More forays into Lalbagh: a few more migrants

Prashanth MB

December 30, 2023

Following the brief visit after the 2nd Sunday outing, I happened to visit Lalbagh on half a dozen occasions (14th – 29th Dec). It was mostly for a morning walk, but I had chosen some closed canopies, trees and clumps to get a better view of some of the migrants we would encounter during winter. Most of the regular visited spots were sampled with a stationary count of at least 10 mins and often followed by an extend of a min or two.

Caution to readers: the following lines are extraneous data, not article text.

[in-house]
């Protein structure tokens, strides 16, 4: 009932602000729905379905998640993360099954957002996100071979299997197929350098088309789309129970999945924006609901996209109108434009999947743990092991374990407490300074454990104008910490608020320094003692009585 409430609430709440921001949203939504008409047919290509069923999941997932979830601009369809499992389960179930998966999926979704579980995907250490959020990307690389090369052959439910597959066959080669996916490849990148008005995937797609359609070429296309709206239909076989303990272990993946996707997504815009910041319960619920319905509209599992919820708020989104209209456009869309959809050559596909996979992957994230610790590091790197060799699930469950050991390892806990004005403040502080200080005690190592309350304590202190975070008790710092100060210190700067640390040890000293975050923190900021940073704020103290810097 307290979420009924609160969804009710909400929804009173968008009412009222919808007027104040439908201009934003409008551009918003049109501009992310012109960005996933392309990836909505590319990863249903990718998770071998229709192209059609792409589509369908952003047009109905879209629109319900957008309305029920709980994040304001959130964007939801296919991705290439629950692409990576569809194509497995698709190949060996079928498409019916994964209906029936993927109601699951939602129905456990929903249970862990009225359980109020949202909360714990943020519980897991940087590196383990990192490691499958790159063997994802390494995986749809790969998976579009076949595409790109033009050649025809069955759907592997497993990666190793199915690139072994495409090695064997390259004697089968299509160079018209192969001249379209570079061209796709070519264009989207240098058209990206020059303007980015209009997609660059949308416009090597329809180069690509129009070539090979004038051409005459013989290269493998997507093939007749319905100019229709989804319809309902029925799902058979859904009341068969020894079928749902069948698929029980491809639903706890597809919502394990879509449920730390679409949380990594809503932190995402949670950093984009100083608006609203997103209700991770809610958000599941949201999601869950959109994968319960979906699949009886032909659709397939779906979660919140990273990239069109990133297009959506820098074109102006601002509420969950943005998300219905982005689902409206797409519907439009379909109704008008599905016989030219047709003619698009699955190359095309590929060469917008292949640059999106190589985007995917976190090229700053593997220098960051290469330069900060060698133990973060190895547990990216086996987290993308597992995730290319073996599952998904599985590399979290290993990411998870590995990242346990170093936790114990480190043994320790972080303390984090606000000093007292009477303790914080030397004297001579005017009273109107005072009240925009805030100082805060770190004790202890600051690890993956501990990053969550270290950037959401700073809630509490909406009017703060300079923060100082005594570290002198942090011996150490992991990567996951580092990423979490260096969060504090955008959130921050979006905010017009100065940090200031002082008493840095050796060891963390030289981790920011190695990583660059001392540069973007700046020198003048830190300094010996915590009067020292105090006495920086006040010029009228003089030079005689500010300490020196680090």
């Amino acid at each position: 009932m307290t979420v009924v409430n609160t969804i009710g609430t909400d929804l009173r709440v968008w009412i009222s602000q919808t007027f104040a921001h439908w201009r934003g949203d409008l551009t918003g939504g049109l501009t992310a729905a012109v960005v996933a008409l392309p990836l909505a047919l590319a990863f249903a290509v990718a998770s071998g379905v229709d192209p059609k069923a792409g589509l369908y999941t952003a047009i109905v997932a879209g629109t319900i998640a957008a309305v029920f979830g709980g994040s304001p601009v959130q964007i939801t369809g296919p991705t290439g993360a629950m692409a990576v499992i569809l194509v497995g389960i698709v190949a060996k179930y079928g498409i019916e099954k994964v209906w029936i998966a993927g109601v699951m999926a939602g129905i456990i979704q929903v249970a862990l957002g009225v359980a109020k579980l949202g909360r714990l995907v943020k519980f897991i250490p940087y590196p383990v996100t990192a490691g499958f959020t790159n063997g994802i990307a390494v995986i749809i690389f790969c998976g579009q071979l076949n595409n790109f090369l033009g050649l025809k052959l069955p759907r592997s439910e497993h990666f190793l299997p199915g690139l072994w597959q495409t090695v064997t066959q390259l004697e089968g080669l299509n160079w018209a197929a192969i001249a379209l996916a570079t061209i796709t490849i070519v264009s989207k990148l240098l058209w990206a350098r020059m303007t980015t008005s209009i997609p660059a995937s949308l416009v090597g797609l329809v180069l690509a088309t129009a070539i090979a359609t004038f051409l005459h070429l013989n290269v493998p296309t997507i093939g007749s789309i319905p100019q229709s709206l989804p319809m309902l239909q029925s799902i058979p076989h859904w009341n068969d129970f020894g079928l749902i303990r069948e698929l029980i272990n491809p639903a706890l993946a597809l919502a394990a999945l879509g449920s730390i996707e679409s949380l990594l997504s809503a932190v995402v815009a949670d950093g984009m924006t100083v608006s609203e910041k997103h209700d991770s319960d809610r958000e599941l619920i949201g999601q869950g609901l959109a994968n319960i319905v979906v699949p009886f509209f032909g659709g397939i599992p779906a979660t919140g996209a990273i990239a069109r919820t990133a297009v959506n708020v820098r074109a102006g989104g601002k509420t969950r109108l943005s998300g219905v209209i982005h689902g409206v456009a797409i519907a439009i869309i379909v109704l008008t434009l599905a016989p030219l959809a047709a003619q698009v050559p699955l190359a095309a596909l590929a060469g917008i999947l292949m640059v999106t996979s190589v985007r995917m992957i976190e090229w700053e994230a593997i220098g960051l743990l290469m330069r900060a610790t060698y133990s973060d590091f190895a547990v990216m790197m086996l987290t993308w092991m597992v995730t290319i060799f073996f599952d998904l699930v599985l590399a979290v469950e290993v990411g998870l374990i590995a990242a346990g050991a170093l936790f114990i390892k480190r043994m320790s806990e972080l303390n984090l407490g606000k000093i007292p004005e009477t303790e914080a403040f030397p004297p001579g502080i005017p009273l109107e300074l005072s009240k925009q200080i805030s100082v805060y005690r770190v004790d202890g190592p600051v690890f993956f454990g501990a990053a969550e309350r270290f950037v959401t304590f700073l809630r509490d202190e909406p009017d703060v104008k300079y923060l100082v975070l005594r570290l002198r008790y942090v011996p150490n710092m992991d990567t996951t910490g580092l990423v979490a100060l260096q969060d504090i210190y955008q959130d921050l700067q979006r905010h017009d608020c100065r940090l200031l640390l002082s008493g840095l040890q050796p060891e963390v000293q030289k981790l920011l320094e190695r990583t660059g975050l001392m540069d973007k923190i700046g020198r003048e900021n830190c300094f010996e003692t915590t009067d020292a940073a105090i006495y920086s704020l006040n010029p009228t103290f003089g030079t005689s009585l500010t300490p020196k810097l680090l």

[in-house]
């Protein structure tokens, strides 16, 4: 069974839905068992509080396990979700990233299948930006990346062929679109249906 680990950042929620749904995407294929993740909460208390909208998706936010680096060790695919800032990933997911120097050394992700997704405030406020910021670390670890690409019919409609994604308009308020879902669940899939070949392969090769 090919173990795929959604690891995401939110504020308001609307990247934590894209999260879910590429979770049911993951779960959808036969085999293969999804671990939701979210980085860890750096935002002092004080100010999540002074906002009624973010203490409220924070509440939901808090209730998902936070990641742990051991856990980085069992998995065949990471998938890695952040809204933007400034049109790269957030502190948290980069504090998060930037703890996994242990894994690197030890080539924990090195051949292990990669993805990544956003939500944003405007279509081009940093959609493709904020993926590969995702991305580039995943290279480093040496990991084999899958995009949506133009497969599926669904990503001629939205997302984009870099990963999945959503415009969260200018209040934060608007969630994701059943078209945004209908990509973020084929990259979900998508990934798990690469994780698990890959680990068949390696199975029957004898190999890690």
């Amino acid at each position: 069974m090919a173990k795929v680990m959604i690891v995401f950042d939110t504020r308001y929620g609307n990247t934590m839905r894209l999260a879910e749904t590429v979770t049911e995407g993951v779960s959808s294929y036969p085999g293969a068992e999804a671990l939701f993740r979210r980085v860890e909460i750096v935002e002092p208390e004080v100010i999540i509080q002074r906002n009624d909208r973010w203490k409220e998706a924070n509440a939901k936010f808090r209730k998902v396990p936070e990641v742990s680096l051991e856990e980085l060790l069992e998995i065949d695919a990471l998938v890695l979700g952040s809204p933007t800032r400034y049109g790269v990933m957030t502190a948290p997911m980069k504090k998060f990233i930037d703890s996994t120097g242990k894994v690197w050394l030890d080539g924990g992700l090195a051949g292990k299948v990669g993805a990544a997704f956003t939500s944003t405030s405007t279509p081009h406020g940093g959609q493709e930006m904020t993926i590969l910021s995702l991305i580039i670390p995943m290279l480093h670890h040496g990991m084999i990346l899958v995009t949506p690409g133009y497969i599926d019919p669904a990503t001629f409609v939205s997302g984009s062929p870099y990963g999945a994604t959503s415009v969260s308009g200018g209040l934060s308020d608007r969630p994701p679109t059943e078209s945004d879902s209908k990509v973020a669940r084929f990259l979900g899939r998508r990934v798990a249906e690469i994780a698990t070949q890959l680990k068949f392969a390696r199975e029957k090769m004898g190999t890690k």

Flycatchers – It was quite fascinating to hear the shriek calls of the Asian Paradise male with the dangling white ribbons, and coming out as the most common flycatcher. I often saw it foraging at a height of ~40+ feet under rain tree canopies. The bird, either male or female, did swoop down to lower heights and at a mid-height of barely 15 feet or so under dense thickets, but never too low. The Black-naped Monarch was one other bird that stuck around the mid-heights wherever the Paradise foraged and in close proximity of Leaf-Warblers and Great Tits. It was a hunting party like scene which led to a spurt of activity many times, or would follow into long periods of silence with just the shriek of the Paradise FC and none other. The Asian Brown FC was another bird that was sighted around the tree canopies, but nowhere close to the hunting party like waves. It usually was a solitary bird, once again close to the crown of the tree or a touch lower and giving me a tough time to keep the neck stretched. The Red-breasted / Taiga just came out with a few glimpses in three different places and at low heights close to the ground as one would imagine. However, it was the Brown-breasted (Layarad’s) that sprung a surprise by sticking to the same set of perches for almost two weeks and later moving to an adjoining patch (I guess it was the same individual). A larger grab-from-the-perch bird in the form of an Ashy Drongo was seen on the perches and made me wonder if the BBFC had moved places while being shooed away from the larger bird. But sparing a thought on the size of grub each of them would follow made me feel if that wasn’t really the case. It anyway left me with no convincing answer as it hung to low perches ~ 5 feet perches. The customary non-flick of the tail was to be seen (as Krishna pointed out) and spent most of the time sallying in a desolated corner. The Verditer Flycatcher though was the most sporadic and came about in a couple of locations on the open-side of the canopy, however not too far away from a tree where we were seeing it 10 years ago !